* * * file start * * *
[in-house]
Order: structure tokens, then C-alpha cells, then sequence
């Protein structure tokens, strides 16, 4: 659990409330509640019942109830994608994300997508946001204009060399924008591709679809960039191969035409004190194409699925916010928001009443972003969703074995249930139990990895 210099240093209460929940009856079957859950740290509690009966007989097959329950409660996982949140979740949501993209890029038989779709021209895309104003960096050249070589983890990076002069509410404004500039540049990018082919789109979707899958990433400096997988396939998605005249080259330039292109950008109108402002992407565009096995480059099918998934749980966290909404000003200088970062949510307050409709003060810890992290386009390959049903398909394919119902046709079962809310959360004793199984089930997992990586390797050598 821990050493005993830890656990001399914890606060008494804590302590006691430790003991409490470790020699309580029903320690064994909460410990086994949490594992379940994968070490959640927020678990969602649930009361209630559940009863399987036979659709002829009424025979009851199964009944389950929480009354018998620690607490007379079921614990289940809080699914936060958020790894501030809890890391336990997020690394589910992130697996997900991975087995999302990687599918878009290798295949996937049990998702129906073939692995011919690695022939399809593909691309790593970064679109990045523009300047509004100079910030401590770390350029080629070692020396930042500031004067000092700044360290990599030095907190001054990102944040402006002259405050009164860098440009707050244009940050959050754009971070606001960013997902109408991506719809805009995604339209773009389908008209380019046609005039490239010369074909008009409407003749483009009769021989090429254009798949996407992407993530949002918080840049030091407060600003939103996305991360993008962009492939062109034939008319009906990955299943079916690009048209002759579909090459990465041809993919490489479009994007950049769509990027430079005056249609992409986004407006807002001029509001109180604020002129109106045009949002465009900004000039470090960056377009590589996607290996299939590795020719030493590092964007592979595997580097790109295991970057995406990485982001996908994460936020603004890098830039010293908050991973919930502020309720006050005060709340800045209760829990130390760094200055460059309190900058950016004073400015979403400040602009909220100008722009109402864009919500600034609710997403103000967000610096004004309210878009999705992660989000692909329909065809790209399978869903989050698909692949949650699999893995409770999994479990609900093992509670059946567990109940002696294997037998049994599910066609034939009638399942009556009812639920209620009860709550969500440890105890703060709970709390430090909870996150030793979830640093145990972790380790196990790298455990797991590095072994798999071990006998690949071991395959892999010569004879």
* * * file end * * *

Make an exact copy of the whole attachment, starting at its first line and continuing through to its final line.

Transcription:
[in-house]
Order: structure tokens, then C-alpha cells, then sequence
């Protein structure tokens, strides 16, 4: 659990409330509640019942109830994608994300997508946001204009060399924008591709679809960039191969035409004190194409699925916010928001009443972003969703074995249930139990990895 210099240093209460929940009856079957859950740290509690009966007989097959329950409660996982949140979740949501993209890029038989779709021209895309104003960096050249070589983890990076002069509410404004500039540049990018082919789109979707899958990433400096997988396939998605005249080259330039292109950008109108402002992407565009096995480059099918998934749980966290909404000003200088970062949510307050409709003060810890992290386009390959049903398909394919119902046709079962809310959360004793199984089930997992990586390797050598 821990050493005993830890656990001399914890606060008494804590302590006691430790003991409490470790020699309580029903320690064994909460410990086994949490594992379940994968070490959640927020678990969602649930009361209630559940009863399987036979659709002829009424025979009851199964009944389950929480009354018998620690607490007379079921614990289940809080699914936060958020790894501030809890890391336990997020690394589910992130697996997900991975087995999302990687599918878009290798295949996937049990998702129906073939692995011919690695022939399809593909691309790593970064679109990045523009300047509004100079910030401590770390350029080629070692020396930042500031004067000092700044360290990599030095907190001054990102944040402006002259405050009164860098440009707050244009940050959050754009971070606001960013997902109408991506719809805009995604339209773009389908008209380019046609005039490239010369074909008009409407003749483009009769021989090429254009798949996407992407993530949002918080840049030091407060600003939103996305991360993008962009492939062109034939008319009906990955299943079916690009048209002759579909090459990465041809993919490489479009994007950049769509990027430079005056249609992409986004407006807002001029509001109180604020002129109106045009949002465009900004000039470090960056377009590589996607290996299939590795020719030493590092964007592979595997580097790109295991970057995406990485982001996908994460936020603004890098830039010293908050991973919930502020309720006050005060709340800045209760829990130390760094200055460059309190900058950016004073400015979403400040602009909220100008722009109402864009919500600034609710997403103000967000610096004004309210878009999705992660989000692909329909065809790209399978869903989050698909692949949650699999893995409770999994479990609900093992509670059946567990109940002696294997037998049994599910066609034939009638399942009556009812639920209620009860709550969500440890105890703060709970709390430090909870996150030793979830640093145990972790380790196990790298455990797991590095072994798999071990006998690949071991395959892999010569004879």